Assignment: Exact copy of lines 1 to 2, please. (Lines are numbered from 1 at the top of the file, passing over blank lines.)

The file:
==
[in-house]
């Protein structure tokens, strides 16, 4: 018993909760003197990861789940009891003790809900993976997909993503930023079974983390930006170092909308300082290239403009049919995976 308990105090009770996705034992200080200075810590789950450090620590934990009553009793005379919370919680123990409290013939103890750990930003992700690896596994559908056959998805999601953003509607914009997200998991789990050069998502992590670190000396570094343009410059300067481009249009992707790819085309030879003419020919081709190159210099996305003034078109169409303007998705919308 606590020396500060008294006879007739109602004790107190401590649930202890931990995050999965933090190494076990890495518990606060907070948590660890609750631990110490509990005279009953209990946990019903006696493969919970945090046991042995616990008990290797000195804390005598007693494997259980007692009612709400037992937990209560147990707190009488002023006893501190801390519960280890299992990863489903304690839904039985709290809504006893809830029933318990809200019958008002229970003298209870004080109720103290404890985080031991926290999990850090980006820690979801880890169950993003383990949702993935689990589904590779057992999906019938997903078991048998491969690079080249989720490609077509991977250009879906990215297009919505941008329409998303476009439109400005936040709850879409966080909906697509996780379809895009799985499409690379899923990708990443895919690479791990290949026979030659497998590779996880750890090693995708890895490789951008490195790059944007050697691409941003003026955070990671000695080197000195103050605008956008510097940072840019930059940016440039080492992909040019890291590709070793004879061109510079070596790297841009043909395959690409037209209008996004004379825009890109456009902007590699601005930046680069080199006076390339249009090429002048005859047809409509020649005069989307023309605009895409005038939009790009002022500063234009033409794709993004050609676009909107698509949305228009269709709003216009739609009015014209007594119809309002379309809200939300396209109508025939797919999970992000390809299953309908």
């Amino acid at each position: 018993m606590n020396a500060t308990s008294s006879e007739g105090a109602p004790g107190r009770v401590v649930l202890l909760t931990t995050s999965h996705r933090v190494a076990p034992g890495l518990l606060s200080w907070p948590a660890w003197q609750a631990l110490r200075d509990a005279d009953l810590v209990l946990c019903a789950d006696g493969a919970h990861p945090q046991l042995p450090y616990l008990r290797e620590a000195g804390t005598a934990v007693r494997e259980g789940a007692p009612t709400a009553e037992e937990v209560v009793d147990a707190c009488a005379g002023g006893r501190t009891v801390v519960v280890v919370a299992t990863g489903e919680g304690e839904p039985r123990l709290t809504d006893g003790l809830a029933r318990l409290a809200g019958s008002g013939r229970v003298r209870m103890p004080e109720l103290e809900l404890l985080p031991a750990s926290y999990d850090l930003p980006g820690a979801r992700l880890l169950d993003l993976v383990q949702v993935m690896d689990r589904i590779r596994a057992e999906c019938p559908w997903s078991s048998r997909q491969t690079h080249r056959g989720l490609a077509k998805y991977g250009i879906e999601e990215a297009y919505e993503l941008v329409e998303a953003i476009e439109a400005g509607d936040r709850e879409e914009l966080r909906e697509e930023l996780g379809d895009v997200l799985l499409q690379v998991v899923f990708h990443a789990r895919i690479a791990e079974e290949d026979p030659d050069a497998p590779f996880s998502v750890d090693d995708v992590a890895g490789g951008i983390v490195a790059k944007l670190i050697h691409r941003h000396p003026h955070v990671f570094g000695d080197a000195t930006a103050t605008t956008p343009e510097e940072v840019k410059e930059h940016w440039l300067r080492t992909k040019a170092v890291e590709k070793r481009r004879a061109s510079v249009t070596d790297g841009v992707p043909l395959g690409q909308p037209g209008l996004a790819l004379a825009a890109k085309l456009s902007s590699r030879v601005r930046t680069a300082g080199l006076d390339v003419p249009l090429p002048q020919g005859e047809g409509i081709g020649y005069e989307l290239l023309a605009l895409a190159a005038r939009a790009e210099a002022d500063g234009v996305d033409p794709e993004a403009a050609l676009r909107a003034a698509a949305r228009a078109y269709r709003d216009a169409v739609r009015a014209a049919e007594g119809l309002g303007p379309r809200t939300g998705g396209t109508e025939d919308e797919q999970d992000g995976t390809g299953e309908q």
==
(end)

[in-house]
């Protein structure tokens, strides 16, 4: 018993909760003197990861789940009891003790809900993976997909993503930023079974983390930006170092909308300082290239403009049919995976 308990105090009770996705034992200080200075810590789950450090620590934990009553009793005379919370919680123990409290013939103890750990930003992700690896596994559908056959998805999601953003509607914009997200998991789990050069998502992590670190000396570094343009410059300067481009249009992707790819085309030879003419020919081709190159210099996305003034078109169409303007998705919308 606590020396500060008294006879007739109602004790107190401590649930202890931990995050999965933090190494076990890495518990606060907070948590660890609750631990110490509990005279009953209990946990019903006696493969919970945090046991042995616990008990290797000195804390005598007693494997259980007692009612709400037992937990209560147990707190009488002023006893501190801390519960280890299992990863489903304690839904039985709290809504006893809830029933318990809200019958008002229970003298209870004080109720103290404890985080031991926290999990850090980006820690979801880890169950993003383990949702993935689990589904590779057992999906019938997903078991048998491969690079080249989720490609077509991977250009879906990215297009919505941008329409998303476009439109400005936040709850879409966080909906697509996780379809895009799985499409690379899923990708990443895919690479791990290949026979030659497998590779996880750890090693995708890895490789951008490195790059944007050697691409941003003026955070990671000695080197000195103050605008956008510097940072840019930059940016440039080492992909040019890291590709070793004879061109510079070596790297841009043909395959690409037209209008996004004379825009890109456009902007590699601005930046680069080199006076390339249009090429002048005859047809409509020649005069989307023309605009895409005038939009790009002022500063234009033409794709993004050609676009909107698509949305228009269709709003216009739609009015014209007594119809309002379309809200939300396209109508025939797919999970992000390809299953309908």